Nowadays, I’m seldom home. I have a job that I enjoy, a second job that I love, and a couple of occasional jobs that are pretty fun. I go to yoga and ballet class, and don’t (usually) feel like I’m going to die afterwards. I have a plan to go back to school, finances permitting, and I hope the resulting career will be one that makes a difference and I can be proud of. Digestion is still an issue, but I have some (natural) pills I can take that make it better. I have friends and family that I love very much. While some of my symptoms still crop up, they don’t control my life anymore, and I’m strong enough to work to try and get rid of them.

It hasn’t been an easy year. It’s probably been one of the hardest of my life. I’ve been thrown curve balls that I know would have destroyed me in the past. But I keep going. What I’ve written here is just a pencil sketch of everything that has changed this year, and I’m hopeful that the next one will bring even bigger, better changes. If you can find the smallest glimmer of hope, the smallest push to change, the smallest voice saying “try one more time”, hold onto it. Sometimes that’s all you’ll get. The rest is up to you.

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Everybody Knows Somebody

Happy National Eating Disorders Awareness Week, everyone! I suppose it’s a strange thing to wish people a “happy” one of, but hopefully awareness will lead to eradication (Wow, that’s a fancy word for how tired I am right now. Maybe I’ll switch it to something epic like “Total Annihilation” or something. Maybe not.) which will lead to happiness for all! A girl’s gotta have a dream. (N.B. It’s Awareness Week in Canada. NEDA’s official week isn’t until the end of the month)

Last year, NEDA‘s theme for the week was, “It’s Time to Talk About It”. I may have been late to the party on that one (I was singing and dancing on tour last Awareness Week, trying desperately to hide the fact that I was out of control in a relapse), but I think I successfully participated by the end of the year. Y’all have borne witness: now you can’t shut me up!

This year, the theme is “Everybody Knows Somebody”. Well, y’all know me, at least peripherally. (Wow. Another fancy one. Maybe the key to my smarts is in being sleepy . . . I’m gonna pretend it’s from wearing heels all day. Heels make every girl look . . . smarter). But have you ever stopped to think about how many people you might know who are suffering in silence?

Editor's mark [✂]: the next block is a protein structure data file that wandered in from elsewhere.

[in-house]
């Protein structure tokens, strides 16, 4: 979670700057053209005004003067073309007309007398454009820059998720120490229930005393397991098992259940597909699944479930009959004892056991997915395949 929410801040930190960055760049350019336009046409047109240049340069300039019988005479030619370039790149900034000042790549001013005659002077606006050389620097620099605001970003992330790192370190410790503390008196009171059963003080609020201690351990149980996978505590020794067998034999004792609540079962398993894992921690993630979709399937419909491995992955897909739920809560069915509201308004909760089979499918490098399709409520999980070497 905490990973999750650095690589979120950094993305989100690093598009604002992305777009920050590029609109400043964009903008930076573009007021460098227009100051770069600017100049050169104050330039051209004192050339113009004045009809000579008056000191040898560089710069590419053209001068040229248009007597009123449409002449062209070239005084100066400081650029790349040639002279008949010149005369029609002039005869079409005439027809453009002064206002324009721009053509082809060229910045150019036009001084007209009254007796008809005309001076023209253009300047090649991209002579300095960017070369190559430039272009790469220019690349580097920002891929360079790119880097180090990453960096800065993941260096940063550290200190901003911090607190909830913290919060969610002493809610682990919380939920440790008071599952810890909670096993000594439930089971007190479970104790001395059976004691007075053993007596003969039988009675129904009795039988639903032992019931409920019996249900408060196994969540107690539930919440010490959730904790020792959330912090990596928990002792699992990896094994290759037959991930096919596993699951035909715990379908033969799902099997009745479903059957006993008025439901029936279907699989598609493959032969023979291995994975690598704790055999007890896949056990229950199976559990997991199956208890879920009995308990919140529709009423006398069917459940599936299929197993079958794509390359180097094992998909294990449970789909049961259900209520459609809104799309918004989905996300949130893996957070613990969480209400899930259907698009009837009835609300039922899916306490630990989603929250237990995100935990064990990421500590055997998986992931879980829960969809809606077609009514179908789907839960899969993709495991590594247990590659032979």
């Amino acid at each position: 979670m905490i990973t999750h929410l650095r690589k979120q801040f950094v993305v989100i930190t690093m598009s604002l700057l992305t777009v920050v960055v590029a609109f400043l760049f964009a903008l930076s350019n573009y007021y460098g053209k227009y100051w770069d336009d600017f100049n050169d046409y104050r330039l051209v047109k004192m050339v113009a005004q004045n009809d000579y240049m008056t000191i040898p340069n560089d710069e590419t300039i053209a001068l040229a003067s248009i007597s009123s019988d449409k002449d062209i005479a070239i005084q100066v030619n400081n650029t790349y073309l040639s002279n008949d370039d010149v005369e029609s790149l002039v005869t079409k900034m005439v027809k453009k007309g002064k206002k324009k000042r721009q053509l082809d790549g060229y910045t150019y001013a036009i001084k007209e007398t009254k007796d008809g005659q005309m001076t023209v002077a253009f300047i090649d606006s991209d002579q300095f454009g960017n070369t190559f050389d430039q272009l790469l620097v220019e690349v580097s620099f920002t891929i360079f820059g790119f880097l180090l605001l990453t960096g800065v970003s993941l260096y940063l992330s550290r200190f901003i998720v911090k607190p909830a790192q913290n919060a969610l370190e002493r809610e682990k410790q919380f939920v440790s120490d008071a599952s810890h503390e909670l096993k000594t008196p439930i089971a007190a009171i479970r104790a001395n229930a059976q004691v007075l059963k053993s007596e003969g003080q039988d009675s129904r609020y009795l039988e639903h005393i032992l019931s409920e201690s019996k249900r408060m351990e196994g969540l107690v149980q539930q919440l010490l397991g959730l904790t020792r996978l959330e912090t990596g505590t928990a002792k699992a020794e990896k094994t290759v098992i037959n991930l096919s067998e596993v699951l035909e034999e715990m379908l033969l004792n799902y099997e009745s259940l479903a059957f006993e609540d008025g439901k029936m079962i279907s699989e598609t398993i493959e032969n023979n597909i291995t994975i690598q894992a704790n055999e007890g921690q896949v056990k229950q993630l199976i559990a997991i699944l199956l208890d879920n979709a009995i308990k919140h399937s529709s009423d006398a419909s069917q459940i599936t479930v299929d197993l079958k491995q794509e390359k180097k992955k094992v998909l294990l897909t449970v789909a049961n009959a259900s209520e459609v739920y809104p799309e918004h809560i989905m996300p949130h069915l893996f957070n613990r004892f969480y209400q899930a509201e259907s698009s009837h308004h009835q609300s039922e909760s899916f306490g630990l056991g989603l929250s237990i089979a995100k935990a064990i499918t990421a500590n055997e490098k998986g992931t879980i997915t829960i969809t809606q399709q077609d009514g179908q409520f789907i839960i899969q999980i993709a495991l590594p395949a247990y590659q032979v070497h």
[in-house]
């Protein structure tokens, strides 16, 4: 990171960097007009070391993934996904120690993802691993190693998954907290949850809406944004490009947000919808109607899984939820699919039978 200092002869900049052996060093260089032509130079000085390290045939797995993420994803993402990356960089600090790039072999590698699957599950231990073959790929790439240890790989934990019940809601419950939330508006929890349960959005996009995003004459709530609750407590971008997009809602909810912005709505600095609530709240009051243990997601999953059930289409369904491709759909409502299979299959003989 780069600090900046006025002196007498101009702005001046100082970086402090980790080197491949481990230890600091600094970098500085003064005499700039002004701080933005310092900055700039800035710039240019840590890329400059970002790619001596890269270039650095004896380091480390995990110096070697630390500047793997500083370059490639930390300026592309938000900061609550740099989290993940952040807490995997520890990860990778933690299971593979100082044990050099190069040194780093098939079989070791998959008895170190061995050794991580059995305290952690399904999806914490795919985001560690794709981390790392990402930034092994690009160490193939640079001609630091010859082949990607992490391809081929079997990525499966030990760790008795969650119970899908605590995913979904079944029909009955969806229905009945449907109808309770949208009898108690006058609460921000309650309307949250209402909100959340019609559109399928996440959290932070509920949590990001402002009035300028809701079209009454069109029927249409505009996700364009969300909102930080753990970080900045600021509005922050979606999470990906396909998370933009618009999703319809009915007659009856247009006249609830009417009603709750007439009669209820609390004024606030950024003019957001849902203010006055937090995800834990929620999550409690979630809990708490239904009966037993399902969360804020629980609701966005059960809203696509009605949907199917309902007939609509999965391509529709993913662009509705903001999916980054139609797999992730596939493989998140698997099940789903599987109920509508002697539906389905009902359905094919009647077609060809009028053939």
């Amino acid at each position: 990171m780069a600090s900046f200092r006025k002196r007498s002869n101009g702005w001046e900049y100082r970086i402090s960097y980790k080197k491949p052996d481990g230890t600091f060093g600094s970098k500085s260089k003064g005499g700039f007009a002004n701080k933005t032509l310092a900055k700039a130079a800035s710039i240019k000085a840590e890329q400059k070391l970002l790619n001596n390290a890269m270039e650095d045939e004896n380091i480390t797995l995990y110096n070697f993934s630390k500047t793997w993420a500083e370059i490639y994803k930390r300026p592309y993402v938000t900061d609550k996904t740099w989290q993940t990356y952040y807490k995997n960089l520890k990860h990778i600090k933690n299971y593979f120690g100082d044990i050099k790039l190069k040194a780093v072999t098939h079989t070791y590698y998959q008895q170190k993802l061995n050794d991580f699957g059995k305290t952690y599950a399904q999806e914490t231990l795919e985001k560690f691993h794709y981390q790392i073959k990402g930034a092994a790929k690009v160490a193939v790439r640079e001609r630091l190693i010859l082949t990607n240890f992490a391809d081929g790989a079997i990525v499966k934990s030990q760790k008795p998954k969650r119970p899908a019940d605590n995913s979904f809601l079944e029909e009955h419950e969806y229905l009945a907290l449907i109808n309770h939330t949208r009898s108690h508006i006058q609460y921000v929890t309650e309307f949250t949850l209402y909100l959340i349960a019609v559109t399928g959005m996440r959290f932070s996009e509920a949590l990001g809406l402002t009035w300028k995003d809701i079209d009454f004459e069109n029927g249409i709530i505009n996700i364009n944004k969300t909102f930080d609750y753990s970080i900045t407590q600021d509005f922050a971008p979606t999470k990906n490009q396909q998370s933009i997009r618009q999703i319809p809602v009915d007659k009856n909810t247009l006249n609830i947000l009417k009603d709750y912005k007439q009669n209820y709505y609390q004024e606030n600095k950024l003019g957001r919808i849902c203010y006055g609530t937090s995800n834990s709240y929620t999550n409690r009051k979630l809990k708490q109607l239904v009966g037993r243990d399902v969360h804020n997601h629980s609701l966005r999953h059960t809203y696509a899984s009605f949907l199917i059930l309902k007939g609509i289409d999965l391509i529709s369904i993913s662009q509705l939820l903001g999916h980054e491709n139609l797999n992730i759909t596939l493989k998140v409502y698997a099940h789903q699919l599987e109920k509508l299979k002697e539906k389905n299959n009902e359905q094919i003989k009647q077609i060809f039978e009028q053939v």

Anorexics are generally pretty easy to spot. As WGT puts it, “You’re LITERALLY wearing your pain”. Same goes for binge eating disorder. It’s the ones in the middle that are hardest to recognize. I’ve spent a lot of time in that wasteland of disordered eating. I didn’t even know I had an eating disorder until the weight became an issue. But it’s SO not about the weight.

When behaviors around food get out of control in any way, it’s a problem. Most people don’t recognize eating disorders like orthorexia or exercise addiction because fucked up food and exercise habits have become a societal norm. (Orthorexia is an obsession with healthy eating, and exercise addiction is, well, an addiction to exercise. Duh.) It doesn’t sound like a problem to most people, but when a person becomes so obsessed that they can’t function in real life, it’s a problem. When you can’t eat at a restaurant because you don’t know how the food was prepared, it’s a problem. When you cancel plans with friends because you can’t miss a work out, it’s a problem. When you can’t eat a piece of your own wedding cake because it’s not an “acceptable food,” that’s a problem.  When you’re sick or injured and work out anyhow, that’s a problem. And eating disorders are a slippery slope. A “normal” diet can quickly become a dangerous practice.

So keep an eye out. Just because someone doesn’t “look sick” doesn’t mean they’re fine. I don’t know about you, but I can’t see cancer or depression or alcoholism with my naked eye, but I’d never tell someone they weren’t sick because I couldn’t see it. And people with eating disorders are really good at hiding it. It’s amazing how crafty a sick mind can be.

So be aware, spread the word and, as always, be kind to those around you. They may not wear their pain literally, but some of the deepest scars are the ones you can’t see.